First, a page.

Let Your Framed Flag Fly
“I could figure out something to do outside of golf, but I need to write every day.”
Tom Coyne has written a novel, the film adaptation of the novel, three (soon four) nonfiction books, and countless essays and reportage pieces across publications—all about his singular passion, golf.
One might imagine that the office of a golf writer is both creative and filled with paraphernalia from the game. In Tom’s case, it’s true—his self-dubbed “golffice” does not disappoint.
Custom built five years ago in the space above the garage, it’s where Tom does his work, amidst his collection of a lifetime of play. He has golf logo balls (many from the courses in his book A Course Called Ireland, where he played every golf hole in Ireland by foot), ball markers from courses around the world and he even built a golf hole, with a flag, in the middle of the floor (surrounded by “nice carpet that’s about an 11 on the simpmeter”).
There are photos from beautiful and famous courses around the world, like one of him on the Ben Hogan bridge at Augusta. It’s near the scorecard from the same visit, where he shot 80 (“a lot of good looks at birdie,” but the greens are “treacherous”).
One thing the golffice didn’t have, until recently, was framed flags.
For nearly ten years, he has been collecting flags from courses. For Tom’s latest book, A Course Called America, he played over 300 rounds over 8 months all across the country. Not surprisingly, a lot of great flags fell into his lap.
Pinehurst, where he wrote a piece for Sports Illustrated about fulfilling somebody’s dream to play a round at the famed course. He expected a lot of celebrity requests, but the winner was a veteran who wanted to play with the fellow soldiers who saved his life in Afghanistan. They all signed a flag for Tom.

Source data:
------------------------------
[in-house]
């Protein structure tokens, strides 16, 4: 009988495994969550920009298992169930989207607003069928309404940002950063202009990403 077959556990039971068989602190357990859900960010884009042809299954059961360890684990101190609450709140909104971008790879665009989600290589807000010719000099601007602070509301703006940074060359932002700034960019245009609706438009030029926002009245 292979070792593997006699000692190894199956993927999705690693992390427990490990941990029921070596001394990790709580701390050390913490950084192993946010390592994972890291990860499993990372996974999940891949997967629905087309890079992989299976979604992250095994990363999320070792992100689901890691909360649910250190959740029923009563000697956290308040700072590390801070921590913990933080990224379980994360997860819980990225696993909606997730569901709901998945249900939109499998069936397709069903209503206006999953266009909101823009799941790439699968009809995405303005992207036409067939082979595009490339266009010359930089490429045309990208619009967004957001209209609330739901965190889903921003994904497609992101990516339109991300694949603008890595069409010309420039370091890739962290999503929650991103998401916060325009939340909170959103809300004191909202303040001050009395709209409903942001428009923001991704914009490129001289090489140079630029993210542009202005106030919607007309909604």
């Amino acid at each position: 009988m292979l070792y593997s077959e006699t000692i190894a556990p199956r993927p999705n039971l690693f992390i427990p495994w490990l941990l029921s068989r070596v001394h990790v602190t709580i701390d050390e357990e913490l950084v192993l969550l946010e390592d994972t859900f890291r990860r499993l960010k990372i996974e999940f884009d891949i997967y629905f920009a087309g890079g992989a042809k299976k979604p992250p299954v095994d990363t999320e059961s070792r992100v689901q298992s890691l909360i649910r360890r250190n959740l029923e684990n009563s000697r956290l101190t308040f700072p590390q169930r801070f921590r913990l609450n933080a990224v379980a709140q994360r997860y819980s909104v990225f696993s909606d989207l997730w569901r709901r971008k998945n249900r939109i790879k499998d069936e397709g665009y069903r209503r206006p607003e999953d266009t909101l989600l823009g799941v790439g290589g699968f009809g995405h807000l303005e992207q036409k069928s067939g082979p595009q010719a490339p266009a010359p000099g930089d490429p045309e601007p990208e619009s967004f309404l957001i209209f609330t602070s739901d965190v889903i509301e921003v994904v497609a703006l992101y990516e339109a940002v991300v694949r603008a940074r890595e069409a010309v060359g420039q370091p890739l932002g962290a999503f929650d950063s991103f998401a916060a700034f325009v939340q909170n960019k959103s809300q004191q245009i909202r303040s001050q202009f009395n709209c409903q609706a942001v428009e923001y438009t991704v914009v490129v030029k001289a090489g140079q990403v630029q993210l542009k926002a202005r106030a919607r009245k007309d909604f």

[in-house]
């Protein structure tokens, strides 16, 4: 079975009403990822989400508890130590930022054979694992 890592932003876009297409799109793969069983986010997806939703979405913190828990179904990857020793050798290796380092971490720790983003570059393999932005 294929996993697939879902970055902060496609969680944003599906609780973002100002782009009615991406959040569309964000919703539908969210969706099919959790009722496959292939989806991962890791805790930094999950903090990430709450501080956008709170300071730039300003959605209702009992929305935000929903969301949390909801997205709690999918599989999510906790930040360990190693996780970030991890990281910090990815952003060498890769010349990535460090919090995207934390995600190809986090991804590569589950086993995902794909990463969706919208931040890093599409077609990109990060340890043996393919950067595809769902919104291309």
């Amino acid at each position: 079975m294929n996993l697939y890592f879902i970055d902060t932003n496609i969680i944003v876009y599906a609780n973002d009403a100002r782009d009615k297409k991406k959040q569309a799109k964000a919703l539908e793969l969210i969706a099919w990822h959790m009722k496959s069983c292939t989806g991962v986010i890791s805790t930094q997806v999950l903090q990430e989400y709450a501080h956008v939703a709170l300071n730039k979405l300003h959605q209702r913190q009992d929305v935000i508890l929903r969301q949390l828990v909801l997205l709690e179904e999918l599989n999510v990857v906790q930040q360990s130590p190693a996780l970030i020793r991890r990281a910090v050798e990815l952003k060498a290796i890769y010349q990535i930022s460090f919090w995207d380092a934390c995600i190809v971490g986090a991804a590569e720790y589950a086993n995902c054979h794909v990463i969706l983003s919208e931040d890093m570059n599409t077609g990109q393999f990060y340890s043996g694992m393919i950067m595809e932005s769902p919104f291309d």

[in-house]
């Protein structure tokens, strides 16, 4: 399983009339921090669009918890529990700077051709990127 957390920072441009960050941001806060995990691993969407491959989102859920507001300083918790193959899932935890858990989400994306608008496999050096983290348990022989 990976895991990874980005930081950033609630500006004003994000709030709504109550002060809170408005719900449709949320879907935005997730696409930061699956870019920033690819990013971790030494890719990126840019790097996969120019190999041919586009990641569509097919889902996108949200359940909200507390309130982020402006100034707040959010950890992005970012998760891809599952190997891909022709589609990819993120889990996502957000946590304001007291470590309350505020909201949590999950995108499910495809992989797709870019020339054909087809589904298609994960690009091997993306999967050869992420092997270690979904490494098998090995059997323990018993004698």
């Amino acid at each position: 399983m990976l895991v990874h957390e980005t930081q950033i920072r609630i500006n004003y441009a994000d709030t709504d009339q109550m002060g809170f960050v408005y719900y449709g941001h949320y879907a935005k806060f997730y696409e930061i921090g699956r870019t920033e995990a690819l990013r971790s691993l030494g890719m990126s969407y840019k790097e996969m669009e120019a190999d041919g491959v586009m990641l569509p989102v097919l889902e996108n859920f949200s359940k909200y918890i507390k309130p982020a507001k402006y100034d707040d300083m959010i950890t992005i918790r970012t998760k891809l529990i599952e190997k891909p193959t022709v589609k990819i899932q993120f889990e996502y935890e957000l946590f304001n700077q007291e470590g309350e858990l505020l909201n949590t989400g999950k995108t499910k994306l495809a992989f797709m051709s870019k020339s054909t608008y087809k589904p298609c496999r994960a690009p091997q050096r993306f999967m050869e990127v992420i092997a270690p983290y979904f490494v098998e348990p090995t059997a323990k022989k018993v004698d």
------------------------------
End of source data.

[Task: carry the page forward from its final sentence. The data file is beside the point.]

A Ryder Cup flag, signed by professional golfer Darren Clarke when he was captain of the European side. Flags signed by groundbreaking golf architects like Tom Doak and David McLay-Kidd. National Golf Links. Shinnecock. The Creek.
Sure, the course has to sell a flag, it has to be a special place, but Tom will be the first to admit that the logo also has to look cool. “It should be a conversation piece.” The Creek might be his favorite, because “it kind of looks like the bird is getting impaled.”
Tom has seen, played, and written about the most famous golf courses in Ireland, Scotland, and the United States, but his favorite place in the world is his golffice. Much like golf, writing is a solitary practice, a “life filled with insecurity and doubt.” But his office and its memories give Tom a sense of purpose. Whether putting with his daughters, wasting away on Zoom, or toiling with the written word, when there, he says “I feel like I know what I do.”
Into golf (or just about anything else)?